Open Society Foundations

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Open Society Foundations
Open Society Institute (logo).jpg
Founded 1993
Founder George Soros
Key people
George Soros, Chairman
Christopher Stone, President
Jonathan Soros, Global Advisory Board Member

Open Society Foundations (OSF), formerly the Open Society Institute, is a grantmaking network founded by George Soros, aimed to shape public policy to promote democratic governance, human rights, and economic, legal, and social reform. On a local level, OSF implements a range of initiatives to support the rule of law, education, public health, and independent media. At the same time, OSF works to build alliances across borders and continents on issues such as combating corruption and rights abuses. In the last 30 years, the foundation had expenditures of over 11 billion dollars.[1]

One of the aims of the OSF is the development of civil society organizations (e.g., charities and community groups) to encourage participation in democracy and society.[2] The name is inspired by Karl Popper's 1945 book The Open Society and Its Enemies.[3]


On May 28, 1984, Soros signed a contract between the Soros Foundation (New York) and the Hungarian Academy of Sciences, the founding document of the Soros Foundation Budapest.[4] This was followed by several foundations in the region to help countries move away from communism.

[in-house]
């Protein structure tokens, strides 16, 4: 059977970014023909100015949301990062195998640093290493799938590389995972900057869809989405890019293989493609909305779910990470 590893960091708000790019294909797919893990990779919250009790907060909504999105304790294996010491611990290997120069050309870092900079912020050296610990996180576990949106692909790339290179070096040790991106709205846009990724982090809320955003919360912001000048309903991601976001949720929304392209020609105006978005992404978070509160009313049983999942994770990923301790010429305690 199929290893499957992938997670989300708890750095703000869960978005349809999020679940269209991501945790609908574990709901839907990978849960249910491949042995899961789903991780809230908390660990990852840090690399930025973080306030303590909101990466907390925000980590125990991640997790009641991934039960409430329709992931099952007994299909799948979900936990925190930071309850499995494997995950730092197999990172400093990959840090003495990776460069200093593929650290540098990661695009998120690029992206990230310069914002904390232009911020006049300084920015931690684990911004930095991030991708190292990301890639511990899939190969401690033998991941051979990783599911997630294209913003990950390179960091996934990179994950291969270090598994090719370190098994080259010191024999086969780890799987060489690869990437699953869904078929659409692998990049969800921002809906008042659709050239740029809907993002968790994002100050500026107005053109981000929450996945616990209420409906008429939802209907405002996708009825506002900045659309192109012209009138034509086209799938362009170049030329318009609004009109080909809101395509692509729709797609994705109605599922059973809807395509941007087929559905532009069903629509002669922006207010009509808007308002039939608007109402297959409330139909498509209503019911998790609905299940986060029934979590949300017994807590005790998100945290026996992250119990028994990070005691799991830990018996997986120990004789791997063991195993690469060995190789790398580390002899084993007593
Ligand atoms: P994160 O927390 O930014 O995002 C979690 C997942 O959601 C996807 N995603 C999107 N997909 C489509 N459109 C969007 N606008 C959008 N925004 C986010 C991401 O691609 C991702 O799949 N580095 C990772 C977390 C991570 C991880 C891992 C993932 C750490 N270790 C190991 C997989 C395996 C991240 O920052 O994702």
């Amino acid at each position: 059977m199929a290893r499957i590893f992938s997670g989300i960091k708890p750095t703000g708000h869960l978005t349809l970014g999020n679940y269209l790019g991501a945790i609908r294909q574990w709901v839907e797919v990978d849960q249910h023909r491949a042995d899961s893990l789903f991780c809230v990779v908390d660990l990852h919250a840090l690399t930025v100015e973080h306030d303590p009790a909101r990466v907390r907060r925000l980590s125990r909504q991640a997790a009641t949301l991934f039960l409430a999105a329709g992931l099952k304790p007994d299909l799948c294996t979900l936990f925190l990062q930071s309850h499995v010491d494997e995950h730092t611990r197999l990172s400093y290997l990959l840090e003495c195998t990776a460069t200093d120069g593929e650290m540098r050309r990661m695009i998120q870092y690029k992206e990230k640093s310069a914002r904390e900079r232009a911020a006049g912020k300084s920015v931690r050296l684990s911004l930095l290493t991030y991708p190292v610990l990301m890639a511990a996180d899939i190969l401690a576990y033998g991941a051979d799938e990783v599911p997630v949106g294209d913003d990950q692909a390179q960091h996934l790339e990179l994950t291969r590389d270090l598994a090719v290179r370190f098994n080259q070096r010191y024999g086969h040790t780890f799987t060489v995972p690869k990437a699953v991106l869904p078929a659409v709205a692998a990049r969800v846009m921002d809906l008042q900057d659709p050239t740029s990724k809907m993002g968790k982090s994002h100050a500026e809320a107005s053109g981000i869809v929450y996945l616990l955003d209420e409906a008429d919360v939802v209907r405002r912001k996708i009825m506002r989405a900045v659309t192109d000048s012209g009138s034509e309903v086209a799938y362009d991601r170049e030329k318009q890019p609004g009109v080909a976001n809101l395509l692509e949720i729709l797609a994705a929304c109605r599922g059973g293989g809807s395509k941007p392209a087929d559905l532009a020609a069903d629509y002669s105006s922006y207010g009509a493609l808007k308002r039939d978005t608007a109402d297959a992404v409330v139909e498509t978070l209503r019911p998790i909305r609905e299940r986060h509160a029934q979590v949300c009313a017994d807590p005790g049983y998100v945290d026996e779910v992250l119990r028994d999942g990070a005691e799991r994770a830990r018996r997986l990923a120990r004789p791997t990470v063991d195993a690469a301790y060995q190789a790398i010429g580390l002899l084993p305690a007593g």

Open Society Institute was created in 1993 to support Soros foundations in Central and Eastern Europe and the former Soviet Union. In August 2010, it changed its name to Open Society Foundations (OSF) to better reflect its role as a funder for civil society groups around the world.

In 2012, Christopher Stone joined the OSF as the second president. He replaced Aryeh Neier, who served as president from 1993 to 2012.[5] OSF has expanded the activities of the Soros Foundations network to other areas of the world where the transition to democracy is of particular concern.

The Soros Foundations network has nodes[clarification needed] in more than 60 countries, including the United States. OSF projects include the National Security and Human Rights Campaign that opposes detention of unprivileged combatants and the Lindesmith Center and others dealing with drug reform.


Related initiatives include the Open Society Initiative for West Africa (OSIWA) and the Open Society Initiative for Southern Africa (OSISA). Recent efforts have included those that have met with controversy, including an effort in the African Great Lakes region aimed at spreading human rights awareness among prostitutes in Uganda and other nations in the area. The initiative was not received well by the Ugandan authorities, who considered it an effort to legalize and legitimize prostitution.[6]